A month ago, Mayor Vincent C. Gray stirred an already boiling pot by suggesting that a name change for the Washington Redskins would have to be discussed if the team pursues a move to the District.
“I would love to be able to sit down with the team . . . and see if a change should be made,” he said on Jan. 9. “There’s a precedent for this, and I think there needs to be a dispassionate discussion about this, and do the right thing.”
But Native American activists and others who have lauded those comments may want to temper their enthuisiasm. In a Thursday interview with Washington Post reporters and editors, Gray (D) backed off, explaining that his original remarks were meant to acknowledge that the likely site of a new Redskins stadium — on the site of the old RFK Stadium — is federal property. The name, Gray said, could complicate the process of winning federal approval.
“The point I was trying to make at the time was . . . it’s sitting on federal land,” he said. “You know that issue will come up if that’s the proposal, to build the stadium there. That was the point I was making.”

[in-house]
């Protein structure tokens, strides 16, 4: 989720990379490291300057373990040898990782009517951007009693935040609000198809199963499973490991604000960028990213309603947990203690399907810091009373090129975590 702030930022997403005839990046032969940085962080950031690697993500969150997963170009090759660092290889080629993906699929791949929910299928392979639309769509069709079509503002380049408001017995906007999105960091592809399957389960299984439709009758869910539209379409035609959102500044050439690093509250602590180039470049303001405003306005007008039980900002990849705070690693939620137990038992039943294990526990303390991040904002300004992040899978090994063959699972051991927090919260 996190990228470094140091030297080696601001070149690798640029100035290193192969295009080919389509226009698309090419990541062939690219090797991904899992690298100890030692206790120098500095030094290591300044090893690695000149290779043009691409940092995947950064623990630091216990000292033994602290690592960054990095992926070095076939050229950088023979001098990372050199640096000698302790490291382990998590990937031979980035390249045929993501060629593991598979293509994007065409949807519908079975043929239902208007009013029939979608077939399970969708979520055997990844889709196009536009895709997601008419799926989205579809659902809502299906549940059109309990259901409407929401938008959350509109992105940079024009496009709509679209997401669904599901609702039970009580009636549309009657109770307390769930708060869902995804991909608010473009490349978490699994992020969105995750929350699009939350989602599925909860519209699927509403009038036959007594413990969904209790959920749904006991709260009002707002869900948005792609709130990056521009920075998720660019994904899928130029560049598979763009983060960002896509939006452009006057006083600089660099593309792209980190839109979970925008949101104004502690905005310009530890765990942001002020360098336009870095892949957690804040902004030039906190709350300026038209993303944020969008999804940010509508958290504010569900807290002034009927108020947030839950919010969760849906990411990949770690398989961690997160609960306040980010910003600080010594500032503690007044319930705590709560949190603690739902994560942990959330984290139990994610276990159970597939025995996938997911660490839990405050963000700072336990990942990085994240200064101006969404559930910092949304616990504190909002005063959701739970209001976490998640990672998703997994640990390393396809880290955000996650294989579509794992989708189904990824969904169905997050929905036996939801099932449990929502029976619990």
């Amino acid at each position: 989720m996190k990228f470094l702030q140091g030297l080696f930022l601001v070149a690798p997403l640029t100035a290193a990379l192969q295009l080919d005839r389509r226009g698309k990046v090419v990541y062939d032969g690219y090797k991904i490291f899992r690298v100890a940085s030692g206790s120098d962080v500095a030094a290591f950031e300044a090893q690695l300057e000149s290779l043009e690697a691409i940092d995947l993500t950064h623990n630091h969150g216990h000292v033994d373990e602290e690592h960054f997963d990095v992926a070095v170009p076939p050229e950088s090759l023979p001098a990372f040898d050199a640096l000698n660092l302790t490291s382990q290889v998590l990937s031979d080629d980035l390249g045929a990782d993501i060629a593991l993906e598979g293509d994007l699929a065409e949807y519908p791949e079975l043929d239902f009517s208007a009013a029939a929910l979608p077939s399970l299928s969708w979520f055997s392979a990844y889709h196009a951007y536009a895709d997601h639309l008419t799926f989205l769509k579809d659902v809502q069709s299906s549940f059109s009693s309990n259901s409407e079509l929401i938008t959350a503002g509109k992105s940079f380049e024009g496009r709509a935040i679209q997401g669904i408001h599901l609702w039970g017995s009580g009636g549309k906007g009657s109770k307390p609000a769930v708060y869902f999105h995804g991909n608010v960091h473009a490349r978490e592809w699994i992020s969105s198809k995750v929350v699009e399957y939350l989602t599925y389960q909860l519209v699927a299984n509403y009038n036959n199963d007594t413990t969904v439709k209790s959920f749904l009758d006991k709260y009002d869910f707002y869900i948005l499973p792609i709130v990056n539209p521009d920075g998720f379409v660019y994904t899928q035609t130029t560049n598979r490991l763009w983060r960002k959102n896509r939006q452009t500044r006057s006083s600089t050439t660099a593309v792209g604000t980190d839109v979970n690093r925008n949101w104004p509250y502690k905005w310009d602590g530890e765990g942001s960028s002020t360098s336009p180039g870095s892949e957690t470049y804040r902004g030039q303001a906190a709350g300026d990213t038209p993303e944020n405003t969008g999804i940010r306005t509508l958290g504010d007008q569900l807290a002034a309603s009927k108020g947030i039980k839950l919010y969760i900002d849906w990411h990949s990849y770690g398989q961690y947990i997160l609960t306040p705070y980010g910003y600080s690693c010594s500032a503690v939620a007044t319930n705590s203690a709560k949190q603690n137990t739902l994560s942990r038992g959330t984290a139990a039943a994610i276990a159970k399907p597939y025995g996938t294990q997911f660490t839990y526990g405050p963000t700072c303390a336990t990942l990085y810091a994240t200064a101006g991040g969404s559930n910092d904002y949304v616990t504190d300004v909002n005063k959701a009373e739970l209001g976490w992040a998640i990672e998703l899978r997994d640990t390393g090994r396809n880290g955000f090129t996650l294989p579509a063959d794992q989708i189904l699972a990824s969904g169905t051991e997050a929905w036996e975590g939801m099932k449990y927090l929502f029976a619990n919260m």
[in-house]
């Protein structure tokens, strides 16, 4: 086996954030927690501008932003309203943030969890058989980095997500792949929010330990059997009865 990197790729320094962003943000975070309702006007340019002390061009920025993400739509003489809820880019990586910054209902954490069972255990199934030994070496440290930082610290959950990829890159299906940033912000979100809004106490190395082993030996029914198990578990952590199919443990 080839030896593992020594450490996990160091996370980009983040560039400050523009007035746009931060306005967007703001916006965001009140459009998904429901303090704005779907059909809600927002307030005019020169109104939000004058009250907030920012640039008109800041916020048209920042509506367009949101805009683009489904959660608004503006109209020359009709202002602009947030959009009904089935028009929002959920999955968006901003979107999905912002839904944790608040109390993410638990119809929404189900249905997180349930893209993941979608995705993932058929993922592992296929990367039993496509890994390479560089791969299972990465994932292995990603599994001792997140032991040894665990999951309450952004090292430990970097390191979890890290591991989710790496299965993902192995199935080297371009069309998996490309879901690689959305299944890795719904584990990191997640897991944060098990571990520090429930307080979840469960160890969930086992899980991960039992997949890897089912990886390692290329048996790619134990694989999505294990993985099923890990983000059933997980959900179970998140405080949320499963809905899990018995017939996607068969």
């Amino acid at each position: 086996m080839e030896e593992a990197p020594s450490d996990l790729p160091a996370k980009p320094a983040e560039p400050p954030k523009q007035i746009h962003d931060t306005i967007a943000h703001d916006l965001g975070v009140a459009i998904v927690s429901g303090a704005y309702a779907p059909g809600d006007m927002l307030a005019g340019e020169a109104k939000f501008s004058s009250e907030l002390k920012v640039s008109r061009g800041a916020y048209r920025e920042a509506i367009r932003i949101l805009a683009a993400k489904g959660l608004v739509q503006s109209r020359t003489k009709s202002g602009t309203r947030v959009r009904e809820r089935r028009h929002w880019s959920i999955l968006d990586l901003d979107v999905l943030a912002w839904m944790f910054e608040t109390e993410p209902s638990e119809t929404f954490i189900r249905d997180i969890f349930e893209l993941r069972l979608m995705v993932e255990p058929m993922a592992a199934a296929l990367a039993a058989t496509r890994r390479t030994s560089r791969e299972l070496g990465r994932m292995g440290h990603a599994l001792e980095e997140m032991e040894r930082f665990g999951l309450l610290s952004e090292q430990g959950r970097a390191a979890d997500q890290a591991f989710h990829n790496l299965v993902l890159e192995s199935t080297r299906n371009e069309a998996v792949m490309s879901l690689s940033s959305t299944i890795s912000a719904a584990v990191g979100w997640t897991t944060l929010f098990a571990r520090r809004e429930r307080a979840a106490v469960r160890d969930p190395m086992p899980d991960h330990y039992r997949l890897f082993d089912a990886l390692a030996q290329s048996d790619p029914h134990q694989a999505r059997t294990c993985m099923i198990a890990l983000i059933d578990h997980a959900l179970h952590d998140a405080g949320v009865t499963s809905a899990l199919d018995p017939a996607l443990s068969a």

He added that his remarks unfairly “morphed” into reports from The Post and other outlets — seizing on comments such as “the team is going to have to work with us around that issue” — that he personally supported a name change.
Speculation about Gray’s personal feelings about the Redskins name amplified this week when he referred only to “our Washington football team” in his State of the District address, laden with sports metaphors.
But Gray said he did not intend to make a point of disapproving of the team name. “I was trying to avoid more controversy around this,” he said, noting that his earlier Redskins remarks overshadowed coverage of other matters discussed at a news conference that day: “I wasn’t going to let my State of the District speech become the ‘Washington football team’ story.”
Gray also said his comments became a topic of conversation when he ran into Redskins General Manager Bruce Allen at last month’s Alfalfa Club dinner. “The first thing he says to me was, ‘So, you want to change the name, huh?’ So I said, ‘Bruce, can I explain to you exactly what happened?’ I just didn’t want to go through those explanations anymore. So, they’re the ‘Washington football team.’ ”
Team spokesman Tony Wyllie declined to comment Friday.
A name change or discussion of a name change would not be a precondition for the team moving to the District, Gray said.
Although there are no active talks about a relocation, he said, team owner Daniel M. Snyder told him last year that he would like to move the team back into the city from its home at FedEx Field in Prince George’s County.
“The Redskins have made it clear,” Gray said. “Dan Snyder would like to have the team back here, yes.” As for discussions of whether Snyder would be willing to finance a new stadium, he said, “we didn’t get that far.”
Jonathan O’Connell contributed to this report.